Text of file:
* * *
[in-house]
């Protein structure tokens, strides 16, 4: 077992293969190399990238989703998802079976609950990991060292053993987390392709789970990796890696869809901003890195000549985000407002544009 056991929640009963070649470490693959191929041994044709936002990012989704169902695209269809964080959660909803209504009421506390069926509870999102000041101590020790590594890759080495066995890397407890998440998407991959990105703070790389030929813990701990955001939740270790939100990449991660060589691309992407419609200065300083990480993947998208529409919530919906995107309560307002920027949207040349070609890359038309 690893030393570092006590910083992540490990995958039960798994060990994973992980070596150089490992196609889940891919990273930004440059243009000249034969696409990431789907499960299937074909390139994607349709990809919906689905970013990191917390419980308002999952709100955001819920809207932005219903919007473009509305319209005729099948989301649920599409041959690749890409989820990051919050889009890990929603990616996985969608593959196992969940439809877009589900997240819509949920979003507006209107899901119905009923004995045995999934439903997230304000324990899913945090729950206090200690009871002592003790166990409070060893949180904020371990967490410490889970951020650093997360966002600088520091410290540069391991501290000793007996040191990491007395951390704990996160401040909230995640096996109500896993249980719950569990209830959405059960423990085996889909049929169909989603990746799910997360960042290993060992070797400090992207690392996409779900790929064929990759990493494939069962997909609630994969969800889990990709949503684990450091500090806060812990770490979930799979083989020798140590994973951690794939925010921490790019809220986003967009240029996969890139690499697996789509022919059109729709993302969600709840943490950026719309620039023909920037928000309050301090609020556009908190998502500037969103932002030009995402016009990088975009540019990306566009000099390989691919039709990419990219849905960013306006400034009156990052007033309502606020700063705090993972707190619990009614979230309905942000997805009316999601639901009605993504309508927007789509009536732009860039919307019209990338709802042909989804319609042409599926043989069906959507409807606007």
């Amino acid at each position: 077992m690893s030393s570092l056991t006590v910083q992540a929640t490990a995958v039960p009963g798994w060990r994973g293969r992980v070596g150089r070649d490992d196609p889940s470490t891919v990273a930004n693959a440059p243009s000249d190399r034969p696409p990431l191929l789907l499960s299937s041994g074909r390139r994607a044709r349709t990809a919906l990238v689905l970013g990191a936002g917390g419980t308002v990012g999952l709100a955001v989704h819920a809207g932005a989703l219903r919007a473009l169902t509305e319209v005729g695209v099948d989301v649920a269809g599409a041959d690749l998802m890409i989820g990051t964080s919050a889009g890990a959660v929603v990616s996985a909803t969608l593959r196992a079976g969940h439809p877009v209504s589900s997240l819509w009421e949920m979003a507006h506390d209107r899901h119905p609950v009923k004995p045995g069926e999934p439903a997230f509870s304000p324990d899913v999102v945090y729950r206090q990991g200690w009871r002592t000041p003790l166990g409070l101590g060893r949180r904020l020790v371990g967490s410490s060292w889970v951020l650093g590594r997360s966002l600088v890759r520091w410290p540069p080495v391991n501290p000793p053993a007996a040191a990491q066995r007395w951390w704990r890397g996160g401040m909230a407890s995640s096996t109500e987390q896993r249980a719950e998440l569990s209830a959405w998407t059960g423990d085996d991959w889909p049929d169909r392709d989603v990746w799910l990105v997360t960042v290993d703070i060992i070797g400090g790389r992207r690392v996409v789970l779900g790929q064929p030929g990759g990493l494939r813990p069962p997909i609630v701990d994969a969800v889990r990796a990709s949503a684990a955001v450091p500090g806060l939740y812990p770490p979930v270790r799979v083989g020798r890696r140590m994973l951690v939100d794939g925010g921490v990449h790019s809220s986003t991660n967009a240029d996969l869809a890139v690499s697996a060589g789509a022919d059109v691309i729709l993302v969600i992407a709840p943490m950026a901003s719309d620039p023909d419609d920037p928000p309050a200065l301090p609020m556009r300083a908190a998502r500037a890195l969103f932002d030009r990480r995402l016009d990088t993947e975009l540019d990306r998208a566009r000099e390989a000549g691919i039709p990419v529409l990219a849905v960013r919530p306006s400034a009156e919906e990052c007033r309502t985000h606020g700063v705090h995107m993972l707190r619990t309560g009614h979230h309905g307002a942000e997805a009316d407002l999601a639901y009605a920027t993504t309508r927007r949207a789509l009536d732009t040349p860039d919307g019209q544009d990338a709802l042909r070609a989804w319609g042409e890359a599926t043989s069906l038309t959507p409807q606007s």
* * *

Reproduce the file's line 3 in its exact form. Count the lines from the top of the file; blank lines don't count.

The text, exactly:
């Amino acid at each position: 077992m690893s030393s570092l056991t006590v910083q992540a929640t490990a995958v039960p009963g798994w060990r994973g293969r992980v070596g150089r070649d490992d196609p889940s470490t891919v990273a930004n693959a440059p243009s000249d190399r034969p696409p990431l191929l789907l499960s299937s041994g074909r390139r994607a044709r349709t990809a919906l990238v689905l970013g990191a936002g917390g419980t308002v990012g999952l709100a955001v989704h819920a809207g932005a989703l219903r919007a473009l169902t509305e319209v005729g695209v099948d989301v649920a269809g599409a041959d690749l998802m890409i989820g990051t964080s919050a889009g890990a959660v929603v990616s996985a909803t969608l593959r196992a079976g969940h439809p877009v209504s589900s997240l819509w009421e949920m979003a507006h506390d209107r899901h119905p609950v009923k004995p045995g069926e999934p439903a997230f509870s304000p324990d899913v999102v945090y729950r206090q990991g200690w009871r002592t000041p003790l166990g409070l101590g060893r949180r904020l020790v371990g967490s410490s060292w889970v951020l650093g590594r997360s966002l600088v890759r520091w410290p540069p080495v391991n501290p000793p053993a007996a040191a990491q066995r007395w951390w704990r890397g996160g401040m909230a407890s995640s096996t109500e987390q896993r249980a719950e998440l569990s209830a959405w998407t059960g423990d085996d991959w889909p049929d169909r392709d989603v990746w799910l990105v997360t960042v290993d703070i060992i070797g400090g790389r992207r690392v996409v789970l779900g790929q064929p030929g990759g990493l494939r813990p069962p997909i609630v701990d994969a969800v889990r990796a990709s949503a684990a955001v450091p500090g806060l939740y812990p770490p979930v270790r799979v083989g020798r890696r140590m994973l951690v939100d794939g925010g921490v990449h790019s809220s986003t991660n967009a240029d996969l869809a890139v690499s697996a060589g789509a022919d059109v691309i729709l993302v969600i992407a709840p943490m950026a901003s719309d620039p023909d419609d920037p928000p309050a200065l301090p609020m556009r300083a908190a998502r500037a890195l969103f932002d030009r990480r995402l016009d990088t993947e975009l540019d990306r998208a566009r000099e390989a000549g691919i039709p990419v529409l990219a849905v960013r919530p306006s400034a009156e919906e990052c007033r309502t985000h606020g700063v705090h995107m993972l707190r619990t309560g009614h979230h309905g307002a942000e997805a009316d407002l999601a639901y009605a920027t993504t309508r927007r949207a789509l009536d732009t040349p860039d919307g019209q544009d990338a709802l042909r070609a989804w319609g042409e890359a599926t043989s069906l038309t959507p409807q606007s």